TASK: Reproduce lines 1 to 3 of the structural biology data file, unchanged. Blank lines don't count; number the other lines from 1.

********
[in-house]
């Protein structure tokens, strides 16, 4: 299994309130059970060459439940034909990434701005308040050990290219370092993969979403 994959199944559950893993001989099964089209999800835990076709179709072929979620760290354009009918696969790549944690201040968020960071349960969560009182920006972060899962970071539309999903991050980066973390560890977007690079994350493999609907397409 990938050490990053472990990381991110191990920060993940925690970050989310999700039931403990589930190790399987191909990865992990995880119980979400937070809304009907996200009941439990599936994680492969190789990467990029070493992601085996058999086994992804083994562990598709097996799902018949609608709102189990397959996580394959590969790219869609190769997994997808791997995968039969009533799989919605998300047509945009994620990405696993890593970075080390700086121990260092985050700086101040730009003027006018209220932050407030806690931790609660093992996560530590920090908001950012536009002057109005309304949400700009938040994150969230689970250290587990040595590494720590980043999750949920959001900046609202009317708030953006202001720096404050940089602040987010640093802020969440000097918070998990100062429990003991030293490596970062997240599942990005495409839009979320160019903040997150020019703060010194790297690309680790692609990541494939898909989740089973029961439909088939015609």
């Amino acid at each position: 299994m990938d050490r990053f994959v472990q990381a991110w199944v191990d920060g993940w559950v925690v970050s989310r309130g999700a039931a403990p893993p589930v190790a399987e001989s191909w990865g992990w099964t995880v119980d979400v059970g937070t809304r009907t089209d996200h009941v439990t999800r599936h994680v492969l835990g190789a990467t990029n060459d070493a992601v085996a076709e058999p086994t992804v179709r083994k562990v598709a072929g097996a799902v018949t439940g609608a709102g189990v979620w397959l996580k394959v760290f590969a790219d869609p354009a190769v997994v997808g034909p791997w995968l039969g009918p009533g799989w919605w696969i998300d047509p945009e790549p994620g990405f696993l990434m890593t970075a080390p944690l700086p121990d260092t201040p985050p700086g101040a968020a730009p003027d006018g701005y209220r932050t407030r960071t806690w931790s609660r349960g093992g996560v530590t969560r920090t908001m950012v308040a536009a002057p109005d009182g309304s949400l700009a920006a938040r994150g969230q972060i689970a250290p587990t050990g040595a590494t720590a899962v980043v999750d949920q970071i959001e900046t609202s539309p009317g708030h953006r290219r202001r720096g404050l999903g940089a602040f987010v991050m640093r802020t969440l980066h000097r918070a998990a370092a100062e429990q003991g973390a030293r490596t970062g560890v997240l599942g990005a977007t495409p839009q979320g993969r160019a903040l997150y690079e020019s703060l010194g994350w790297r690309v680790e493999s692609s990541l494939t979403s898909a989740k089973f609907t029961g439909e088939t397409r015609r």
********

[in-house]
């Protein structure tokens, strides 16, 4: 299994309130059970060459439940034909990434701005308040050990290219370092993969979403 994959199944559950893993001989099964089209999800835990076709179709072929979620760290354009009918696969790549944690201040968020960071349960969560009182920006972060899962970071539309999903991050980066973390560890977007690079994350493999609907397409 990938050490990053472990990381991110191990920060993940925690970050989310999700039931403990589930190790399987191909990865992990995880119980979400937070809304009907996200009941439990599936994680492969190789990467990029070493992601085996058999086994992804083994562990598709097996799902018949609608709102189990397959996580394959590969790219869609190769997994997808791997995968039969009533799989919605998300047509945009994620990405696993890593970075080390700086121990260092985050700086101040730009003027006018209220932050407030806690931790609660093992996560530590920090908001950012536009002057109005309304949400700009938040994150969230689970250290587990040595590494720590980043999750949920959001900046609202009317708030953006202001720096404050940089602040987010640093802020969440000097918070998990100062429990003991030293490596970062997240599942990005495409839009979320160019903040997150020019703060010194790297690309680790692609990541494939898909989740089973029961439909088939015609």
């Amino acid at each position: 299994m990938d050490r990053f994959v472990q990381a991110w199944v191990d920060g993940w559950v925690v970050s989310r309130g999700a039931a403990p893993p589930v190790a399987e001989s191909w990865g992990w099964t995880v119980d979400v059970g937070t809304r009907t089209d996200h009941v439990t999800r599936h994680v492969l835990g190789a990467t990029n060459d070493a992601v085996a076709e058999p086994t992804v179709r083994k562990v598709a072929g097996a799902v018949t439940g609608a709102g189990v979620w397959l996580k394959v760290f590969a790219d869609p354009a190769v997994v997808g034909p791997w995968l039969g009918p009533g799989w919605w696969i998300d047509p945009e790549p994620g990405f696993l990434m890593t970075a080390p944690l700086p121990d260092t201040p985050p700086g101040a968020a730009p003027d006018g701005y209220r932050t407030r960071t806690w931790s609660r349960g093992g996560v530590t969560r920090t908001m950012v308040a536009a002057p109005d009182g309304s949400l700009a920006a938040r994150g969230q972060i689970a250290p587990t050990g040595a590494t720590a899962v980043v999750d949920q970071i959001e900046t609202s539309p009317g708030h953006r290219r202001r720096g404050l999903g940089a602040f987010v991050m640093r802020t969440l980066h000097r918070a998990a370092a100062e429990q003991g973390a030293r490596t970062g560890v997240l599942g990005a977007t495409p839009q979320g993969r160019a903040l997150y690079e020019s703060l010194g994350w790297r690309v680790e493999s692609s990541l494939t979403s898909a989740k089973f609907t029961g439909e088939t397409r015609r």